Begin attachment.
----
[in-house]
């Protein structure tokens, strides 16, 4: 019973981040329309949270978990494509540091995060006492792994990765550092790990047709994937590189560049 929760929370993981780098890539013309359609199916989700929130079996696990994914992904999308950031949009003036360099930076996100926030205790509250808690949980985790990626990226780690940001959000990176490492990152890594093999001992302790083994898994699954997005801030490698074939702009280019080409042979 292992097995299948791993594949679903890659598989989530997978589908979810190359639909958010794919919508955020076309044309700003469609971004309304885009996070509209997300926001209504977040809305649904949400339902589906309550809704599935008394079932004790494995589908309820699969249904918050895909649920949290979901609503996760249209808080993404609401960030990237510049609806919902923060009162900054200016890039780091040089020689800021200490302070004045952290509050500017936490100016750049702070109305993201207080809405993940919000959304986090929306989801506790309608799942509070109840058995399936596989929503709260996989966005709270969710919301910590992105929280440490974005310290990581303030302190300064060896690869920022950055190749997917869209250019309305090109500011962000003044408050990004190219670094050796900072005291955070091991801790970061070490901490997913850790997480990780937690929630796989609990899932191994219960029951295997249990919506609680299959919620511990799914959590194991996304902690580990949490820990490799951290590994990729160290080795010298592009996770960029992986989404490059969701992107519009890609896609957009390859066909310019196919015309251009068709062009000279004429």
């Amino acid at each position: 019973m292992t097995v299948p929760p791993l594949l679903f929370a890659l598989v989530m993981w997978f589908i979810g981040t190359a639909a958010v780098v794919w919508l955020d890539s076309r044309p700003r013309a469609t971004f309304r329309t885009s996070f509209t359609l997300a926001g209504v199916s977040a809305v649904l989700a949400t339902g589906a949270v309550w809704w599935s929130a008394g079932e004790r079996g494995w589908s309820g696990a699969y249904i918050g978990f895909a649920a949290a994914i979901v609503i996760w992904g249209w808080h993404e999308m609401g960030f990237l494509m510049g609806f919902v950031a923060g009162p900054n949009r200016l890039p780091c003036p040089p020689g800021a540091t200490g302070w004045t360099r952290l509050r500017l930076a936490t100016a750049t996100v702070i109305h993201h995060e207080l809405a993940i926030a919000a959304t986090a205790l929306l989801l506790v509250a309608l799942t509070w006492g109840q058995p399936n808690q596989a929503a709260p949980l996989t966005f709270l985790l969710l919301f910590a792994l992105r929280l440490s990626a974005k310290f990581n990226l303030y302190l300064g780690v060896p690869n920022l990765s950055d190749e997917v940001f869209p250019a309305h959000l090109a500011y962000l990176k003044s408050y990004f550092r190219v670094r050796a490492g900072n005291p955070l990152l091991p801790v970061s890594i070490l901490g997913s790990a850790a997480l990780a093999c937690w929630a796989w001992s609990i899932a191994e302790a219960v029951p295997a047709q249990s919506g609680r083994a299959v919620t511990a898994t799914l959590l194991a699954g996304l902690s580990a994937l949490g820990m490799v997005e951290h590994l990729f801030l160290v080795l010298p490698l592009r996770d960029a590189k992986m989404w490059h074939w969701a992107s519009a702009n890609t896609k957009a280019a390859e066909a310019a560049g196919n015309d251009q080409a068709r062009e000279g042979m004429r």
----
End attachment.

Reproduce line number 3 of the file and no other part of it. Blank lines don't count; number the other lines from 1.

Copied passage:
């Amino acid at each position: 019973m292992t097995v299948p929760p791993l594949l679903f929370a890659l598989v989530m993981w997978f589908i979810g981040t190359a639909a958010v780098v794919w919508l955020d890539s076309r044309p700003r013309a469609t971004f309304r329309t885009s996070f509209t359609l997300a926001g209504v199916s977040a809305v649904l989700a949400t339902g589906a949270v309550w809704w599935s929130a008394g079932e004790r079996g494995w589908s309820g696990a699969y249904i918050g978990f895909a649920a949290a994914i979901v609503i996760w992904g249209w808080h993404e999308m609401g960030f990237l494509m510049g609806f919902v950031a923060g009162p900054n949009r200016l890039p780091c003036p040089p020689g800021a540091t200490g302070w004045t360099r952290l509050r500017l930076a936490t100016a750049t996100v702070i109305h993201h995060e207080l809405a993940i926030a919000a959304t986090a205790l929306l989801l506790v509250a309608l799942t509070w006492g109840q058995p399936n808690q596989a929503a709260p949980l996989t966005f709270l985790l969710l919301f910590a792994l992105r929280l440490s990626a974005k310290f990581n990226l303030y302190l300064g780690v060896p690869n920022l990765s950055d190749e997917v940001f869209p250019a309305h959000l090109a500011y962000l990176k003044s408050y990004f550092r190219v670094r050796a490492g900072n005291p955070l990152l091991p801790v970061s890594i070490l901490g997913s790990a850790a997480l990780a093999c937690w929630a796989w001992s609990i899932a191994e302790a219960v029951p295997a047709q249990s919506g609680r083994a299959v919620t511990a898994t799914l959590l194991a699954g996304l902690s580990a994937l949490g820990m490799v997005e951290h590994l990729f801030l160290v080795l010298p490698l592009r996770d960029a590189k992986m989404w490059h074939w969701a992107s519009a702009n890609t896609k957009a280019a390859e066909a310019a560049g196919n015309d251009q080409a068709r062009e000279g042979m004429r």